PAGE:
Five light sensor/alarm units 30, 32, 34, 36, and 38, the mechanical and electrical details of which are illustrated in FIGS. 2 and 4, respectively, are removably attached to frame 10 by means of conventional spring clamps 40. Each of the light sensor/alarm units 30, 32, 34, 36, and 38 comprises a housing 42 and a housing cover 44 attached thereto by screws 46. Within housing 42, each of the light sensor/alarm unit comprises a 9-volt battery 48, a 1/2-inch diameter photocell 50, a 6-volt DC buzzer 52, a combination 1OK ohm miniature audio taper volume control and SPDT switch 54, and a 2N4401 NPN transistor 56, mechanically arranged as illustrated in FIG. 2 and electrically connected as shown in FIG. 4. All of these electrical components are readily available from Radio Shack stores, for example, as off-the-shelf items. Light sensor/alarm unit 30 is clamped onto horizontal member 12 near the center of the length thereof and at a 60-degree angle to the horizontal. Light sensor/alarm units 32 and 34 are clamped to upright members 14 and 16, respectively, so as to be facing inwardly toward each other at the height of the user's navel. Similary, light sensor/alarm units 36 and 38 are clamped to upright members 14 and 16, respectively, so as to be facing inwardly toward each other at a height approximately two inches above the user's shoulder line. Thus, each of light sensor/alarm units 30, 32, 34, 36, and 38 lies in the plane defined by horizontal member 12 and upright members 14 and 16, which plane is tilted backward at an angle of 60 degrees to the horizontal. Prior to use of the golf swing training apparatus, light sensor/alarm units 30, 32, 34, 36, and 38 must be individually adjusted to set a threshold sensing level that accounts for ambient light conditions. Best results are obtained when using the golf swing training apparatus in conditions of artificial light rather than in bright sunlight. A control knob 58, shown in FIG. 2, connected to control and switch 54 is employed to set the threshold sensing level. Control knob 58 is first operated to turn on the light sensor/alarm unit being set, is then advanced until buzzer 52 of that light sensor/alarm unit is activated, and is then backed off slightly until the buzzing stops. This process is repeated to set the remaining four light sensor/alarm units. At this point, only a focused light beam directed to a particular one of the light sensor/alarm units from a light beam emitting handle unit 60, described below, will cause that light sensor/alarm unit to begin buzzing. When the focused light beam is directed away from an activated light sensor/alarm unit, the buzzing of that unit stops.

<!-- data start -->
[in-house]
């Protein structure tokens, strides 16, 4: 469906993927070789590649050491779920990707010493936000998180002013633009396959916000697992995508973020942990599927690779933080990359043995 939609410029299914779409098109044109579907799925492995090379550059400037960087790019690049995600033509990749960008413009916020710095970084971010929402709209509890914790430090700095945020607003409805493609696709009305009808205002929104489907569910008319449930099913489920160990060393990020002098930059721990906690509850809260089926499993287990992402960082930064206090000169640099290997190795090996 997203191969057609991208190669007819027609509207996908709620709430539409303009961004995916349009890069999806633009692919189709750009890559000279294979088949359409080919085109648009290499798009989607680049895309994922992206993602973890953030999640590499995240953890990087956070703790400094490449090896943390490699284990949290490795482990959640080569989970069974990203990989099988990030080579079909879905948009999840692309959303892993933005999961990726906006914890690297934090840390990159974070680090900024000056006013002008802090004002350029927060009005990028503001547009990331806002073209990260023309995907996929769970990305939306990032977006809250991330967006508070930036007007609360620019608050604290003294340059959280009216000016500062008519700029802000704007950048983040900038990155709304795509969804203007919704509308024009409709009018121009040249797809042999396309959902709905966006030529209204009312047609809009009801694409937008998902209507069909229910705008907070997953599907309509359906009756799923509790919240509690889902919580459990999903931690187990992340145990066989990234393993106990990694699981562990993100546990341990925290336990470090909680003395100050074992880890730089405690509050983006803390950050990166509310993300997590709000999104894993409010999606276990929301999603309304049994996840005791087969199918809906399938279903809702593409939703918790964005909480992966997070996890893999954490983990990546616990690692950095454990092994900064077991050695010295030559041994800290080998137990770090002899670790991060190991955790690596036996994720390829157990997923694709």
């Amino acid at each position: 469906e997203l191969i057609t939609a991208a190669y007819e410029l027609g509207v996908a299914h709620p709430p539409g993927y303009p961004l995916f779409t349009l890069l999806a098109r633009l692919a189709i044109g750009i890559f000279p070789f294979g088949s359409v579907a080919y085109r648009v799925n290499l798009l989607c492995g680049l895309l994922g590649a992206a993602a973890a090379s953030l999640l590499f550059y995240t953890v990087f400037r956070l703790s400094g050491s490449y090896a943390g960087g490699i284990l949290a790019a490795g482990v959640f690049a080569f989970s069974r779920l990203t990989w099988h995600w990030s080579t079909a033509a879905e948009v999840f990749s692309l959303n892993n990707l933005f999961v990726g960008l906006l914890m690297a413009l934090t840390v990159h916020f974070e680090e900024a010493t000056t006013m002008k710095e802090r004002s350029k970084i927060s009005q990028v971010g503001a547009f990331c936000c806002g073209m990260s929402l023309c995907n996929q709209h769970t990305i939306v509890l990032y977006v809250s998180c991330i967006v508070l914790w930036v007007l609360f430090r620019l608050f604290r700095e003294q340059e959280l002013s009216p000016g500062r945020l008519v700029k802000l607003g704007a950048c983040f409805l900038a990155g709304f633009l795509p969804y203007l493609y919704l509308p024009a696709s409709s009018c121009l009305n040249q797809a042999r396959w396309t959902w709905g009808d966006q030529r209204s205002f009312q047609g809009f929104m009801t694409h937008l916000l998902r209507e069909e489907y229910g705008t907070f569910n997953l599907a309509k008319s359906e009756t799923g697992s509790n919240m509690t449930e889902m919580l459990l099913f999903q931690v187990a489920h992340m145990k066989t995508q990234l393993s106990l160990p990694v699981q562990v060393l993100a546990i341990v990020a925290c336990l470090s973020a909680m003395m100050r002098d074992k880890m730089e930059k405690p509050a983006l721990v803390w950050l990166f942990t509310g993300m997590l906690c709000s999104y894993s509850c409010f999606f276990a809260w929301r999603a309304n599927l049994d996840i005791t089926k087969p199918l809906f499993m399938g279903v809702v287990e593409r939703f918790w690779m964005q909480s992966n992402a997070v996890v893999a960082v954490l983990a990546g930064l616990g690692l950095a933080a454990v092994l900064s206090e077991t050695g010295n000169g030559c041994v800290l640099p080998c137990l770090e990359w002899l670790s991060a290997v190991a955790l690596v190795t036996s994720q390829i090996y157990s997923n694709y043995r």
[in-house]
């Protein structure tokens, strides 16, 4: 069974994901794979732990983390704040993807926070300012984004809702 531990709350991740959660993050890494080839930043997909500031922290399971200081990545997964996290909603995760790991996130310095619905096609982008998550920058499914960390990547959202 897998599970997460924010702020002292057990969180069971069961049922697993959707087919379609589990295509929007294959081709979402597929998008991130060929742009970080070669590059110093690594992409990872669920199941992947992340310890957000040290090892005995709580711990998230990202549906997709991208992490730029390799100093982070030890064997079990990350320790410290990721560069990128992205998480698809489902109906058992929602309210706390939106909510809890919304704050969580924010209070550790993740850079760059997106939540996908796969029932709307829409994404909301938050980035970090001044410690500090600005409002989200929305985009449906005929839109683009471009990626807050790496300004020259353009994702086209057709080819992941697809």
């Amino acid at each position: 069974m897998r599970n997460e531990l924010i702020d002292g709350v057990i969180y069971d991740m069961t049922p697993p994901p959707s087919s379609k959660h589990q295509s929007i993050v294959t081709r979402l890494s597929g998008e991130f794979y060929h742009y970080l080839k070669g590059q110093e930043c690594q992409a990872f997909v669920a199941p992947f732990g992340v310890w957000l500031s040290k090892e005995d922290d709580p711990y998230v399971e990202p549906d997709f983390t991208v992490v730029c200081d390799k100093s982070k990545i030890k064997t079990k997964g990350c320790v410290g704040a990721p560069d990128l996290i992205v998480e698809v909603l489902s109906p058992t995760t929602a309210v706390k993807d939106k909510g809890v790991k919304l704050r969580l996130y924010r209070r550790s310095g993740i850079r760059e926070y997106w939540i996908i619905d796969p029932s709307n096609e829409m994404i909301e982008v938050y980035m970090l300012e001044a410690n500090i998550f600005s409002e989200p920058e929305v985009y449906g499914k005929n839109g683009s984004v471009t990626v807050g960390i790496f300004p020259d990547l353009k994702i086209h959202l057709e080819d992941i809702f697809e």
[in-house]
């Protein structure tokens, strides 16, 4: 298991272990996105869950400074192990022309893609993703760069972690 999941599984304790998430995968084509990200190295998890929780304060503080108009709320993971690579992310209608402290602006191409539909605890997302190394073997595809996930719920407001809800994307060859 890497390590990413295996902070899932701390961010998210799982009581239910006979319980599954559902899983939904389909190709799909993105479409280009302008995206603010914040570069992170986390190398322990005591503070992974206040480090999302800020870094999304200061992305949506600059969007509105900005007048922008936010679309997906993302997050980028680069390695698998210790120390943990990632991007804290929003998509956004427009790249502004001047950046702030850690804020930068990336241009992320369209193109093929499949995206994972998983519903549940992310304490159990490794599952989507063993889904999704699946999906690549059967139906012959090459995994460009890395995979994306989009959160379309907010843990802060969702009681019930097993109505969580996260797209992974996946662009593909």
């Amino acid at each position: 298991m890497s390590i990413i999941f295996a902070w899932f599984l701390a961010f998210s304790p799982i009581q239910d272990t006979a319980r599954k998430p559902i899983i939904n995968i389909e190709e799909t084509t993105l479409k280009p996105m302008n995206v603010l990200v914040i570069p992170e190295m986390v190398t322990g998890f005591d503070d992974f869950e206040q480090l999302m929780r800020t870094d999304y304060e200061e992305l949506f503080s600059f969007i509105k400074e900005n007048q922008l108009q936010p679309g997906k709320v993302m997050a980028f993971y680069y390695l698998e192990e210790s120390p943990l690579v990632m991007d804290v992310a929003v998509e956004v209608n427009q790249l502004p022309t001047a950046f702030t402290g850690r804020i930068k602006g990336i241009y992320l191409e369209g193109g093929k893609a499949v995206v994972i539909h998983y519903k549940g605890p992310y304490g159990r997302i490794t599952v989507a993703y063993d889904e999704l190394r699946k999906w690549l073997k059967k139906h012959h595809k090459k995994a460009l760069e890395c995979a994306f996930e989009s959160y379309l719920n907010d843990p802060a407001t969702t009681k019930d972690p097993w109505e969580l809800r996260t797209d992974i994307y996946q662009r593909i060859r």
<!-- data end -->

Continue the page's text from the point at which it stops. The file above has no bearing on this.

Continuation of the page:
Referring now to FIG. 3, there is shown a light beam emitting handle unit 60 that comprises a pair of focusable light sources 62 and 64 that are connected in an aligned back-to-back relationship to each other. Light sources 62 and 64 may comprise, for example, off-the-shelf flashlights such as the Black Max model manufactured by L. D. Brinkman Company, Kansas City, Mo. Focusing rings 68 serve to turn the flashlights on and off and for focusing the light beams emitted therefrom. Each of light sources 62 and 64 includes a barrel section 70 that holds two standard AA batteries. A connecting section 72, that may be fabricated of aluminum bar stock, includes threaded ends 74 and 76 adapted to mate with inside threads at threaded ends 78 and 80 of light sources 62 and 64. A pair of springs 82 and 84, inset into threaded ends 74 and 76 of connecting section 72, serve to hold the batteries in place in barrel sections 70 of light sources 62 and 64.